What is ransomware and how do I protect my PC from WannaCry?
I'm asking because i don't know - not to be facetious or anything...
MS has released XP and its good. But now they are turning their attentions to Longhorn.
Now assuming that Longhorn is NOT re-built from the ground up and is a "next step" from XP why don't MS keep their attentions at improving XP? I mean XP is a great product. 95 was good, 98SE was brilliant, i don't talk about Me (shiver) and now XP (WOW!) A truly stable OS which MS can be proud of.
But why start looking away so soon at a newer model? Sure MS will support XP for the next few years but as they are finding with 98 the market for upgrading isn't global. Some businesses are still running 98 and won't upgrade just because MS says "Its out of date. Move on to XP" The cost in downtime and potential problems is prohibitive.
What can / will Longhorn offer that couldn't be added to XP?
I understand that by releasing a new version of Windows MS gets a massive revenue injection - something that doesn't occur when they release a Service Pack or update but surely the non essential updates or business tools could be sold as add on packs??
Longhorn represents a fundamental change in the system, it is not a next step in a chain. just as ME was the end of the 9x string so XP will be the end of the NT string.
Longhorn will use a new filesystem called WinFS which is (supposed to be) better than the NTFS file system, there are also other major advances.
So basically the point is that longhorn is a new OS from the ground up.
Yeah but even if Longhorn is the next stage in the evolution of the OS from MS, the market for the upgrade is not there, and one other point does, to your knowledge longhorn have the support for the Athlon 64bit Processors?
wots to fix in XP? I think MS should concentrate on developing games like Halo. We dont need a new OS every year.
Whether the market is there or not is a judgement the MS have to make for themselves - it's their company, afer all.
Of course it has/will have support for 64-bit processors - anything else would be insane.
And yes, it is quite a radical redesign, which futher improves the filing system, and should help immensely with display handling. Display device independance will do away with the problem at present that when you make the resolution higher, the objects on the screen get smaller - this is a major drawback to using high native resolutions on TFT screens at present.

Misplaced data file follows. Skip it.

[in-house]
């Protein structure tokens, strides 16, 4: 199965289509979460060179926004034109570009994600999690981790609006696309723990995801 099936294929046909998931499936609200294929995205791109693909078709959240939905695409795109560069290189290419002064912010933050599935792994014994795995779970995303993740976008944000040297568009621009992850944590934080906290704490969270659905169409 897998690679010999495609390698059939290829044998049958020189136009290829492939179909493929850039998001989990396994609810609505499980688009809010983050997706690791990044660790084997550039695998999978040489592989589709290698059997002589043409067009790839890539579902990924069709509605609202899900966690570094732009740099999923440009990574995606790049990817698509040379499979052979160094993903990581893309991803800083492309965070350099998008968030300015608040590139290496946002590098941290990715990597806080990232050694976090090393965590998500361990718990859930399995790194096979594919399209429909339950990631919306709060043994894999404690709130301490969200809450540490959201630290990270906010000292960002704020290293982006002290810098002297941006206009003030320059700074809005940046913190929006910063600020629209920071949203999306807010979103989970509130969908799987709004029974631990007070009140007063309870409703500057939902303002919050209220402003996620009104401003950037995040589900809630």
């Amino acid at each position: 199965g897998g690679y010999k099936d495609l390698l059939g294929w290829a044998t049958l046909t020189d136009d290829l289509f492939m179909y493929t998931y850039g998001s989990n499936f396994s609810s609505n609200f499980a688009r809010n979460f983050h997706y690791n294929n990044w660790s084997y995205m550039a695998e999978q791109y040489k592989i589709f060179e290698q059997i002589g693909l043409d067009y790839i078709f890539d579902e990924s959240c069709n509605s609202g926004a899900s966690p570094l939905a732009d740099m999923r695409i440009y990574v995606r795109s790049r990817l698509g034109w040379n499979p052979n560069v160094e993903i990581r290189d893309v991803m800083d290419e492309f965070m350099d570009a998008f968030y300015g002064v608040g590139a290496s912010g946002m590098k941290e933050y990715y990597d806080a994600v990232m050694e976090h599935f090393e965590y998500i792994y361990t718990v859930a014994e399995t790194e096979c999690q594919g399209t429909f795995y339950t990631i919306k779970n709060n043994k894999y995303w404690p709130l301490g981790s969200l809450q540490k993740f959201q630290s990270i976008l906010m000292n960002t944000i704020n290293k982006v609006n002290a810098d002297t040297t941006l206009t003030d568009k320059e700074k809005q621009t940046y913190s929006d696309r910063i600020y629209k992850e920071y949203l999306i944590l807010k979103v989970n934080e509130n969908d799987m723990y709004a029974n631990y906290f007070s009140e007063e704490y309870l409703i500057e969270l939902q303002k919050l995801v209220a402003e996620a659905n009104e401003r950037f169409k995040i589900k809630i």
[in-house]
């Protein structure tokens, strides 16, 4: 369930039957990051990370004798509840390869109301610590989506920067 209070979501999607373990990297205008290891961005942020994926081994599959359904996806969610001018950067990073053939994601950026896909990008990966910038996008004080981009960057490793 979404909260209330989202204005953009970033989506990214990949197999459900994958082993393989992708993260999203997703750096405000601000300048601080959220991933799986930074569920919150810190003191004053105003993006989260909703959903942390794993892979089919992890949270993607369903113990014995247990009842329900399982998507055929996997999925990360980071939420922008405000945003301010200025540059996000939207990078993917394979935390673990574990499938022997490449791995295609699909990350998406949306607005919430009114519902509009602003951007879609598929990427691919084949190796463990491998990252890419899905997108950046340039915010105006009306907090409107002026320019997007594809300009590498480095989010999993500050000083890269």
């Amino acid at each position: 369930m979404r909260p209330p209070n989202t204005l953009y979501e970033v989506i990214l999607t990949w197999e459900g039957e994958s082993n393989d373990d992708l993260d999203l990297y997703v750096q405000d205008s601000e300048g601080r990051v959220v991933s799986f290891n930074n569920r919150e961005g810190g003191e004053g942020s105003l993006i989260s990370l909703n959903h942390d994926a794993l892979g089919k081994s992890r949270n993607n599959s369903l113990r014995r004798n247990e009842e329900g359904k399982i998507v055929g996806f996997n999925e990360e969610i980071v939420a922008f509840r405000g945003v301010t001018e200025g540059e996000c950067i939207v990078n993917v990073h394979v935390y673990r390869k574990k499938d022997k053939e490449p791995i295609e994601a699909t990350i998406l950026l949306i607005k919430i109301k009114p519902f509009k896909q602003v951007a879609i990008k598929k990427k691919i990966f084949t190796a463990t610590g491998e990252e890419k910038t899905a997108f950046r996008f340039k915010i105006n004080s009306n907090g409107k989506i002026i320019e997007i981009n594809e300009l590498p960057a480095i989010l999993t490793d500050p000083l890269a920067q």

Still, it's miles away from release - probably at least two years - and a lot can change intwo years.
I am just finishing my studying for the CompTIA NETWORK+ Certification which by the way is excellent for any nubies out there if you want to become a Microsoft Proffessional or MCSE as it prepares you for them without being dropped in at the deep end if you are new to this whole PC thing.
However, I am a little bit worried now about my next step. Things like 2003 server being out, XP Proffessional and now this Longhorn. I was going to follow the Win 2000 route. Am I going to be out of date before I start?
Any advice would be appreciated.
One thing that you will soon learn in computing, is that every time you blink, products change - so life in computers is a continuous learning process.
Understand that, get your qualification, and be adaptable - then you'll do fine.
Ah i didn't realise that LongHorn was a new OS from the ground up. That kinda changes my feelings then. I can understand the reasons behind product developemnt etc, after all we'd still be driving around in a Model T Ford otherwise....
Now as LH is new from the ground up, can i assume we will not be seeing the sort of silly Buffer Overflow exploits so inherant in 95, 98, Me, NT, 2K and XP?
I hope not... in fact, I hope M$ see fit to plug all the holes that were in XP and test Longhorn with a few ex-hackers... heh...
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